Scott GiambussoScott, a native Washingtonian, has been performing for audiences since 1968. A self taught musician, he mainly freelances as an acoustic bassist. Scott also plays guitar, electric bass, and tuba as well as singing in the styles of Nat King Cole, Mel Torme and Jack Bruce. He has worked with The Glenn Miller Orchestra and The Modernaires; The Peter Duchin Orchestra; The Ink Spots; The Tokens; Rory (Disney Channel); Charlie Byrd; Susannah McCorkle; Keely Smith, Jamey Aebersold and Chuck Berry. In spring '07 he performed in a clinic and show with Gene Bertincini at the 4 Seasons DC. Besides playing jazz, Scott's latest project is a Cream tribute band featuring Dan Hovey and John Zidar, (formerly Root Boy Slim's rhythm section). The band is called GHz (Gigahertz} and is breaking sound barriers around town. Besides playing over 200 club dates a year, Mr. Giambusso teaches and performs as a member of the Jazz Faculty of the Montgomery College Music Department. Not only does he teach the bass, but he also coaches singers, pianists and all instrumentalists on the nature of music and operates a recording studio for student demos. Because of his versatility, knowledge of tunes and styles, and his 30+ years of gigging experience, he has the rare ability to explain music to the laymen with clarity of vision.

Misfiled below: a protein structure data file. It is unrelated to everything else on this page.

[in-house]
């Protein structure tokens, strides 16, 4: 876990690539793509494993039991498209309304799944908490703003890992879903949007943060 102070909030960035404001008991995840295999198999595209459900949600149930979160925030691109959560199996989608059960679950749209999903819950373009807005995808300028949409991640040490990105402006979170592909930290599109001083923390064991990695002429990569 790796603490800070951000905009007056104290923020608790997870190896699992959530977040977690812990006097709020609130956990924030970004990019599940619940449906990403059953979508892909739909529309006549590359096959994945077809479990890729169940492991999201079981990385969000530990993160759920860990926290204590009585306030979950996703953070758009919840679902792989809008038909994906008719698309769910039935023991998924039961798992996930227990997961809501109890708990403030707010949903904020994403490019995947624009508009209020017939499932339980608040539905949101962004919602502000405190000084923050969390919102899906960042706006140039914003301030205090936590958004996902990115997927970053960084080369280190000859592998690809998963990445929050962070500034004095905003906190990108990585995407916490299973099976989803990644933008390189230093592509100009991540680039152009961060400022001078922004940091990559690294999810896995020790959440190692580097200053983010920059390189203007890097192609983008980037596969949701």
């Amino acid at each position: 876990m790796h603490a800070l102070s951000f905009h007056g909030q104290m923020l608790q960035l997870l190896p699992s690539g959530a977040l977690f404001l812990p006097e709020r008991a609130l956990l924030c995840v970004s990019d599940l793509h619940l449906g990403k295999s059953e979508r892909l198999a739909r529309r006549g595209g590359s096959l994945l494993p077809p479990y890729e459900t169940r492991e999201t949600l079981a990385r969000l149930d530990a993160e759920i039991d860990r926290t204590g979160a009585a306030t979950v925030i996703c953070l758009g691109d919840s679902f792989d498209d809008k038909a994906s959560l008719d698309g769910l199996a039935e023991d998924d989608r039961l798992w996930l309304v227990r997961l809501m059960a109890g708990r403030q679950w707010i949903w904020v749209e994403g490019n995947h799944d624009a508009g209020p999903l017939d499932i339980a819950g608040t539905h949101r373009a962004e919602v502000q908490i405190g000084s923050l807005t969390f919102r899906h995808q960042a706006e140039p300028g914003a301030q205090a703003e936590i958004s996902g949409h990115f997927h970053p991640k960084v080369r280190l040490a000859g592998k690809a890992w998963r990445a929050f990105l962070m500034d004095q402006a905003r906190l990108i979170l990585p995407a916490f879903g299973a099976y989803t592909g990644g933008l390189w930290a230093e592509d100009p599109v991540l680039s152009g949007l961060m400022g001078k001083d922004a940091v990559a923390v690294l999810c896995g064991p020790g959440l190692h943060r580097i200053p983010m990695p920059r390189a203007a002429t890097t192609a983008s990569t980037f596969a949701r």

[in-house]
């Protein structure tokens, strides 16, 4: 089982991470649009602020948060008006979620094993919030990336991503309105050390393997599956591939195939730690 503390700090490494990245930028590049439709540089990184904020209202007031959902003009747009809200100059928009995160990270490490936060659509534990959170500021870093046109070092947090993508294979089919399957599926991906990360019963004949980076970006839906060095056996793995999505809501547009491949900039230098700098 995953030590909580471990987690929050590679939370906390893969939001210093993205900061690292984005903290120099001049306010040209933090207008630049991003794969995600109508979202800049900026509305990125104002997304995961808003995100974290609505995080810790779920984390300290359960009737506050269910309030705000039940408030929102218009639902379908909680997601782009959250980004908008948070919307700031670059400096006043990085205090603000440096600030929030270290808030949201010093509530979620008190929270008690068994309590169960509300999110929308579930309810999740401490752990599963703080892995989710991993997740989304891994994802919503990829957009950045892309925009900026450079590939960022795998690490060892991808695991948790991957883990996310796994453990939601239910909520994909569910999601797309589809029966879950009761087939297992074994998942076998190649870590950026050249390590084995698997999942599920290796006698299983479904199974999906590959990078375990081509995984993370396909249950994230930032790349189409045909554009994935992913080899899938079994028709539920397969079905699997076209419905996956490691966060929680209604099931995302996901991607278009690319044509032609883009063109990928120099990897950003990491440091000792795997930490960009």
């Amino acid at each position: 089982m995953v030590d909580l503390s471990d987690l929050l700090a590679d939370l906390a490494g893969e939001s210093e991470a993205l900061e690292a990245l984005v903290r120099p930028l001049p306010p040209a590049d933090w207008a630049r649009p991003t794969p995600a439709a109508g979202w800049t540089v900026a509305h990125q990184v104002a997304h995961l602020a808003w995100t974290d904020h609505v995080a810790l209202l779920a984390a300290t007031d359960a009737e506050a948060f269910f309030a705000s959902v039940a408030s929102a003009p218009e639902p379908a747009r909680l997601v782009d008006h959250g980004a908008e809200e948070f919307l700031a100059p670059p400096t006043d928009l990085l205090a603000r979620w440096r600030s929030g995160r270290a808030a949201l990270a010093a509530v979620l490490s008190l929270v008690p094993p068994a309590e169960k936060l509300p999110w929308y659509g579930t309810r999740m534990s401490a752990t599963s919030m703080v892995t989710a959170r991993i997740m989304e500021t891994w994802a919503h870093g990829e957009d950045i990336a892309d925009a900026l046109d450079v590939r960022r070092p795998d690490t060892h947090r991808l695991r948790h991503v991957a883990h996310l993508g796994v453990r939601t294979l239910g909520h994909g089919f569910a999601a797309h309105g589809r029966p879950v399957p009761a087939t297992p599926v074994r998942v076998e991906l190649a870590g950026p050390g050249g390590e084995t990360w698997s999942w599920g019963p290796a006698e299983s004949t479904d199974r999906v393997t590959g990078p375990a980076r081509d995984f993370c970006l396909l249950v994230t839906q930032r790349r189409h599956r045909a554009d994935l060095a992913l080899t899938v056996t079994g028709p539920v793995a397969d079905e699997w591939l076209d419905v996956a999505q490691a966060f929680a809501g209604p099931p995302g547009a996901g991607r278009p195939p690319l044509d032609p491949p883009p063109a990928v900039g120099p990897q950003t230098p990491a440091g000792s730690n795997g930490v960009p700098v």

Scott Giambusso: Scott Giambusso here, talking about vamps and turnarounds on your bass. You need to know your chords and scales so you can figure out what to play. A lot of people go, I have an A minor chord, what do I do? Two bars of A minor. The most pedestrian thing in the world you can do is just play a kind of a pulse, a heartbeat on the root, but that could be boring after a while and you want so what can I do to make it interesting? So, you add, you have to employ other chords. You have to create a chord progression in your head. So, the logical thing, the five chord of everyone of every tonic is always the furthest place you can go away from the tonic. So, to create tension we can go may be a bar of A minor to a bar E7 and I'm just playing the triad of each chord. Okay so, that's one way to do it. So, now its not so boring, there is some kind of movement going on, but now I can add in the first bar of A minor, I can go to the 6 sixth chord and in the first beat of the E7 chord, I could go to the two chord. So, now I can go A, F#, B, E so now I'm going one, six, two, five, I'm just using chord tones nothing fancies. So, now all of a sudden and this reminds me the carination theme. You can use chromatic notes to passing tones to get to those chords. So, I'm creating a vamp and its important to understand that the one, six, two, five is a vamp that is something that sets up a tune, when you're playing the Jazz players, they will start, you have to understand that just because the tune is over or hasnt started yet there is not music, there is always music. Introductions and endings are very important, vamps are where that comes in and that was a one, six, two, five in A minor vamp. There is a lot more variations to that and I will show you them next time.